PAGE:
Learning together in Timor-Leste
6 August 2013
Staff and students from the faculties of Agriculture and Environment, Education and Social Work, and Sydney Medical School have experienced first-hand how interdisciplinary collaboration is critical in tackling global challenges such as food security, thanks to a pilot program in Timor-Leste coordinated by the Sydney Southeast Asia Centre (SSEAC).
The nine students, three from each faculty, spent a week rotating through placements in a clinic, primary school and farm in the community of Maubisse. They took part in activities such as measuring children's arms to see if they were underweight, instructing children on healthy eating and assessing food production and distribution systems. In the evenings the group came together with academic supervisors to reflect on what they had learned - and the value of cross-disciplinary collaboration.
"This experience has equipped me with tools that'll enable me to teach in communities all around the world," said primary education student Paris Esposito. "The opportunity to work alongside medicine and agriculture students enabled inter-professional conversations that were rich, but also at times confronting."
Honours student in agricultural economics, Adam Briggs, said the experience would have significant personal and professional benefits.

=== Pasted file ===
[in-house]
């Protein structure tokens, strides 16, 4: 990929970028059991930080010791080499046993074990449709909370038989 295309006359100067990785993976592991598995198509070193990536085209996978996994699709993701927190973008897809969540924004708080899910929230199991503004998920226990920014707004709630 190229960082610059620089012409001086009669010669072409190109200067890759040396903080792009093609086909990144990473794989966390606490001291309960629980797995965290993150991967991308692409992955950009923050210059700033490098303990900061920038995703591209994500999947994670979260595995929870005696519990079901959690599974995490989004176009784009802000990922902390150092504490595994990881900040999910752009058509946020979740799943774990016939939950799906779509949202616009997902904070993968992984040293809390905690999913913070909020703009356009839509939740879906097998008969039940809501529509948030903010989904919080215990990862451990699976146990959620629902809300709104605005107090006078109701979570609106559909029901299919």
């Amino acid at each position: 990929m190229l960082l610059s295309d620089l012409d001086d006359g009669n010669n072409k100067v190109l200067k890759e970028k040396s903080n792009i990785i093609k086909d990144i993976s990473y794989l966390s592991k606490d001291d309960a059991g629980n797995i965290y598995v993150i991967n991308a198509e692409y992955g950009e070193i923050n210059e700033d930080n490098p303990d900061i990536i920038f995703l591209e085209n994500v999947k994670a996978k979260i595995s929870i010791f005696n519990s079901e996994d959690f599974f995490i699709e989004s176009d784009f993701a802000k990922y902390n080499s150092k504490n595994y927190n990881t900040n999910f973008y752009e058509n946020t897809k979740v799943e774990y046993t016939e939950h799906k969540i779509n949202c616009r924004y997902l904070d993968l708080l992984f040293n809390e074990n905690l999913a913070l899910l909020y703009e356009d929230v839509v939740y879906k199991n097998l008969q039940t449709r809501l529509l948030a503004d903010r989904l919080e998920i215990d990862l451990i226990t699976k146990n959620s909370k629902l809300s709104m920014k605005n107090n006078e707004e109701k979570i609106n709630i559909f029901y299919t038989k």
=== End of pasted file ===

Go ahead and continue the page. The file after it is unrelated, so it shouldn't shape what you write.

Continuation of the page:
"My time here has allowed me to appreciate the importance of interactions across a range of disciplines to achieve a balanced and well-considered 'solution," he said.
The Maubisse field trip was part of the 'Aprende Hamutuk' (Learn together) program - a one-month staff and student mobility pilot supported by federal government funding obtained by SSEAC.
Dr Damien Field, a senior lecturer in the Faculty of Agriculture and Environment, said the interdisciplinary week had an immediate effect on students' understanding of food security.
"By being able to make these interdisciplinary links while in the field, students can re-evaluate their ideas, be reflexive rather than reflective."
"I took away from my agriculture colleague a new framework for thinking about food security. I found out new things about the education sector in Timor-Leste that I had not known despite six years of working in this country. I also learned how similar the challenges are in the education sector and in the health sector - particularly in human resource development and the need to strengthen systems."
Aprende Hamutuk is a month-long pilot program that will conclude in early August. As well as taking part in the Maubisse interdisciplinary project, the Sydney students and staff are also engaging in joint teaching and supervision with activities with the Universidade Nacional Timor Leste (UNTL) and undertaking placements in NGOs, schools and clinics.
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